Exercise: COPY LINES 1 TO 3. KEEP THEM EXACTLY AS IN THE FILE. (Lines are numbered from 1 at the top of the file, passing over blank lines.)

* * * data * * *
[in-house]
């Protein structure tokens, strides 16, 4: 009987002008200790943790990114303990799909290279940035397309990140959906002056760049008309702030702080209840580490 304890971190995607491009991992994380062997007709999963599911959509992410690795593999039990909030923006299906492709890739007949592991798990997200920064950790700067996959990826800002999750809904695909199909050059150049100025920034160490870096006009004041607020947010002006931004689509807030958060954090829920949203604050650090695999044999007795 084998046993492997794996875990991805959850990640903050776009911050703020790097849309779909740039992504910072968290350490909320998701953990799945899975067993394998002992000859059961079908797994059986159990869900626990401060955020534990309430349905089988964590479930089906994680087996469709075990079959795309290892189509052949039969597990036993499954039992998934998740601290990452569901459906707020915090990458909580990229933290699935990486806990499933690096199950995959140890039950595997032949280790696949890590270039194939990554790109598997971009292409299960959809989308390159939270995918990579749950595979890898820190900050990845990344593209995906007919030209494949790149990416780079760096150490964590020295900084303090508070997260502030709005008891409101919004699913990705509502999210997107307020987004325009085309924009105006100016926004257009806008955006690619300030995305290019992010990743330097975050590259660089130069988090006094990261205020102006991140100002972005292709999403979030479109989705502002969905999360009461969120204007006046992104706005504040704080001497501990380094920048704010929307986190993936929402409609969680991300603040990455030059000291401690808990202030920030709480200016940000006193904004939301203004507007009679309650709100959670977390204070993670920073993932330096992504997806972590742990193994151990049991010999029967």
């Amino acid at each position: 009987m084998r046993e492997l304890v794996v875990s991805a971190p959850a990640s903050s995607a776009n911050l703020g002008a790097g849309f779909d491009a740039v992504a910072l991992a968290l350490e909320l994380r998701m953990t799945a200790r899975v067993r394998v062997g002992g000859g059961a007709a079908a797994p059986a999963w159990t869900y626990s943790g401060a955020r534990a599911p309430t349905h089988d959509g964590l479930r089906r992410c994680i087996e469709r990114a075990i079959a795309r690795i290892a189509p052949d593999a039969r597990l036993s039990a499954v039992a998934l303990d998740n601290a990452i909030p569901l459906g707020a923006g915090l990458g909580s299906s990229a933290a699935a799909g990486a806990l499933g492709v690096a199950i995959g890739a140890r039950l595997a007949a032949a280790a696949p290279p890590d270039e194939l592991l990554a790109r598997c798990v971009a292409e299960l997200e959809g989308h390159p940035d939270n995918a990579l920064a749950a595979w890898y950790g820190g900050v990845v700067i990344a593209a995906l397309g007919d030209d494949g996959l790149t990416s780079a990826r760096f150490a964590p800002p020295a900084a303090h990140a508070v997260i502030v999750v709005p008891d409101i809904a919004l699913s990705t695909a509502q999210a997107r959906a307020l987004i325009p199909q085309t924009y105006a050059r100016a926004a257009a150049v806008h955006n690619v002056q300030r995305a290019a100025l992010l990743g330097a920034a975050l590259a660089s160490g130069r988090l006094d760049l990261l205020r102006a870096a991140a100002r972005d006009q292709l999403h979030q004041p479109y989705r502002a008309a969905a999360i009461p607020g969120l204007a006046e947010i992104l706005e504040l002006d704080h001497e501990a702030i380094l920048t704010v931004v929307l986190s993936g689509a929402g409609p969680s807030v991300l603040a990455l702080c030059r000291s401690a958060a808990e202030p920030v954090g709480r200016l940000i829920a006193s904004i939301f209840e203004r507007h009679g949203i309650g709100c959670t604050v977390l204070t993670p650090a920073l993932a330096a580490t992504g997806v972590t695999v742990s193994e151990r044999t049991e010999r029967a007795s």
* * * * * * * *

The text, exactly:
[in-house]
């Protein structure tokens, strides 16, 4: 009987002008200790943790990114303990799909290279940035397309990140959906002056760049008309702030702080209840580490 304890971190995607491009991992994380062997007709999963599911959509992410690795593999039990909030923006299906492709890739007949592991798990997200920064950790700067996959990826800002999750809904695909199909050059150049100025920034160490870096006009004041607020947010002006931004689509807030958060954090829920949203604050650090695999044999007795 084998046993492997794996875990991805959850990640903050776009911050703020790097849309779909740039992504910072968290350490909320998701953990799945899975067993394998002992000859059961079908797994059986159990869900626990401060955020534990309430349905089988964590479930089906994680087996469709075990079959795309290892189509052949039969597990036993499954039992998934998740601290990452569901459906707020915090990458909580990229933290699935990486806990499933690096199950995959140890039950595997032949280790696949890590270039194939990554790109598997971009292409299960959809989308390159939270995918990579749950595979890898820190900050990845990344593209995906007919030209494949790149990416780079760096150490964590020295900084303090508070997260502030709005008891409101919004699913990705509502999210997107307020987004325009085309924009105006100016926004257009806008955006690619300030995305290019992010990743330097975050590259660089130069988090006094990261205020102006991140100002972005292709999403979030479109989705502002969905999360009461969120204007006046992104706005504040704080001497501990380094920048704010929307986190993936929402409609969680991300603040990455030059000291401690808990202030920030709480200016940000006193904004939301203004507007009679309650709100959670977390204070993670920073993932330096992504997806972590742990193994151990049991010999029967």
């Amino acid at each position: 009987m084998r046993e492997l304890v794996v875990s991805a971190p959850a990640s903050s995607a776009n911050l703020g002008a790097g849309f779909d491009a740039v992504a910072l991992a968290l350490e909320l994380r998701m953990t799945a200790r899975v067993r394998v062997g002992g000859g059961a007709a079908a797994p059986a999963w159990t869900y626990s943790g401060a955020r534990a599911p309430t349905h089988d959509g964590l479930r089906r992410c994680i087996e469709r990114a075990i079959a795309r690795i290892a189509p052949d593999a039969r597990l036993s039990a499954v039992a998934l303990d998740n601290a990452i909030p569901l459906g707020a923006g915090l990458g909580s299906s990229a933290a699935a799909g990486a806990l499933g492709v690096a199950i995959g890739a140890r039950l595997a007949a032949a280790a696949p290279p890590d270039e194939l592991l990554a790109r598997c798990v971009a292409e299960l997200e959809g989308h390159p940035d939270n995918a990579l920064a749950a595979w890898y950790g820190g900050v990845v700067i990344a593209a995906l397309g007919d030209d494949g996959l790149t990416s780079a990826r760096f150490a964590p800002p020295a900084a303090h990140a508070v997260i502030v999750v709005p008891d409101i809904a919004l699913s990705t695909a509502q999210a997107r959906a307020l987004i325009p199909q085309t924009y105006a050059r100016a926004a257009a150049v806008h955006n690619v002056q300030r995305a290019a100025l992010l990743g330097a920034a975050l590259a660089s160490g130069r988090l006094d760049l990261l205020r102006a870096a991140a100002r972005d006009q292709l999403h979030q004041p479109y989705r502002a008309a969905a999360i009461p607020g969120l204007a006046e947010i992104l706005e504040l002006d704080h001497e501990a702030i380094l920048t704010v931004v929307l986190s993936g689509a929402g409609p969680s807030v991300l603040a990455l702080c030059r000291s401690a958060a808990e202030p920030v954090g709480r200016l940000i829920a006193s904004i939301f209840e203004r507007h009679g949203i309650g709100c959670t604050v977390l204070t993670p650090a920073l993932a330096a580490t992504g997806v972590t695999v742990s193994e151990r044999t049991e010999r029967a007795s």